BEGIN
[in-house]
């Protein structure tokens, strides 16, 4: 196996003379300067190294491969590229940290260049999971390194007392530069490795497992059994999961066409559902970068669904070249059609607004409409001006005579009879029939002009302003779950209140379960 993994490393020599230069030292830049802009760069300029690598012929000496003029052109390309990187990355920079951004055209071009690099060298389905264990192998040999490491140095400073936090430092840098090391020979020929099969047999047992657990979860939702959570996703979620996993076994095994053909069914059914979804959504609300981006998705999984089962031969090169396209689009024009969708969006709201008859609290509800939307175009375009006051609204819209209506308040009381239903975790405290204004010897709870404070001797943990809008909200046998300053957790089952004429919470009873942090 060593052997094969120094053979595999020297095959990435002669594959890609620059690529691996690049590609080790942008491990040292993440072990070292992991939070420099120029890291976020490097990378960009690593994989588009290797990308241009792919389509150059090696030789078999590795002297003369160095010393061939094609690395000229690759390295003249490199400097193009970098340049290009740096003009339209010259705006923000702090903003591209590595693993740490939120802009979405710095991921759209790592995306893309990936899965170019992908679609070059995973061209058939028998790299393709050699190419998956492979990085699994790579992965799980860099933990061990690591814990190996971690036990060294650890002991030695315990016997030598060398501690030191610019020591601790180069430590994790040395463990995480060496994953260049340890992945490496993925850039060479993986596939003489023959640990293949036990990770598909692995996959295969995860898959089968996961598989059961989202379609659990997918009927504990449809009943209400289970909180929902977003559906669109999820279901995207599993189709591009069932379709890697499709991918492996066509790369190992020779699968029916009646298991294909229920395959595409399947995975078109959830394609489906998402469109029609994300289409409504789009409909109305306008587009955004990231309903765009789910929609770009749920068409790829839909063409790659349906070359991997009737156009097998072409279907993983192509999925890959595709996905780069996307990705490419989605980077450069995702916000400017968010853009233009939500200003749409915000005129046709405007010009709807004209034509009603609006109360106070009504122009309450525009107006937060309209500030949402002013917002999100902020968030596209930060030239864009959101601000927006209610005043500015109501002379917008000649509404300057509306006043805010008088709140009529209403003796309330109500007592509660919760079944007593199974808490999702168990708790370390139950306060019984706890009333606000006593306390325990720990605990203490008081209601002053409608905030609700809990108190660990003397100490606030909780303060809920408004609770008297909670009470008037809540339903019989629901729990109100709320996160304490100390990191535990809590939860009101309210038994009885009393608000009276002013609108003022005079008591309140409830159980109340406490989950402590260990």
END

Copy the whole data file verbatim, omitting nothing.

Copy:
[in-house]
């Protein structure tokens, strides 16, 4: 196996003379300067190294491969590229940290260049999971390194007392530069490795497992059994999961066409559902970068669904070249059609607004409409001006005579009879029939002009302003779950209140379960 993994490393020599230069030292830049802009760069300029690598012929000496003029052109390309990187990355920079951004055209071009690099060298389905264990192998040999490491140095400073936090430092840098090391020979020929099969047999047992657990979860939702959570996703979620996993076994095994053909069914059914979804959504609300981006998705999984089962031969090169396209689009024009969708969006709201008859609290509800939307175009375009006051609204819209209506308040009381239903975790405290204004010897709870404070001797943990809008909200046998300053957790089952004429919470009873942090 060593052997094969120094053979595999020297095959990435002669594959890609620059690529691996690049590609080790942008491990040292993440072990070292992991939070420099120029890291976020490097990378960009690593994989588009290797990308241009792919389509150059090696030789078999590795002297003369160095010393061939094609690395000229690759390295003249490199400097193009970098340049290009740096003009339209010259705006923000702090903003591209590595693993740490939120802009979405710095991921759209790592995306893309990936899965170019992908679609070059995973061209058939028998790299393709050699190419998956492979990085699994790579992965799980860099933990061990690591814990190996971690036990060294650890002991030695315990016997030598060398501690030191610019020591601790180069430590994790040395463990995480060496994953260049340890992945490496993925850039060479993986596939003489023959640990293949036990990770598909692995996959295969995860898959089968996961598989059961989202379609659990997918009927504990449809009943209400289970909180929902977003559906669109999820279901995207599993189709591009069932379709890697499709991918492996066509790369190992020779699968029916009646298991294909229920395959595409399947995975078109959830394609489906998402469109029609994300289409409504789009409909109305306008587009955004990231309903765009789910929609770009749920068409790829839909063409790659349906070359991997009737156009097998072409279907993983192509999925890959595709996905780069996307990705490419989605980077450069995702916000400017968010853009233009939500200003749409915000005129046709405007010009709807004209034509009603609006109360106070009504122009309450525009107006937060309209500030949402002013917002999100902020968030596209930060030239864009959101601000927006209610005043500015109501002379917008000649509404300057509306006043805010008088709140009529209403003796309330109500007592509660919760079944007593199974808490999702168990708790370390139950306060019984706890009333606000006593306390325990720990605990203490008081209601002053409608905030609700809990108190660990003397100490606030909780303060809920408004609770008297909670009470008037809540339903019989629901729990109100709320996160304490100390990191535990809590939860009101309210038994009885009393608000009276002013609108003022005079008591309140409830159980109340406490989950402590260990």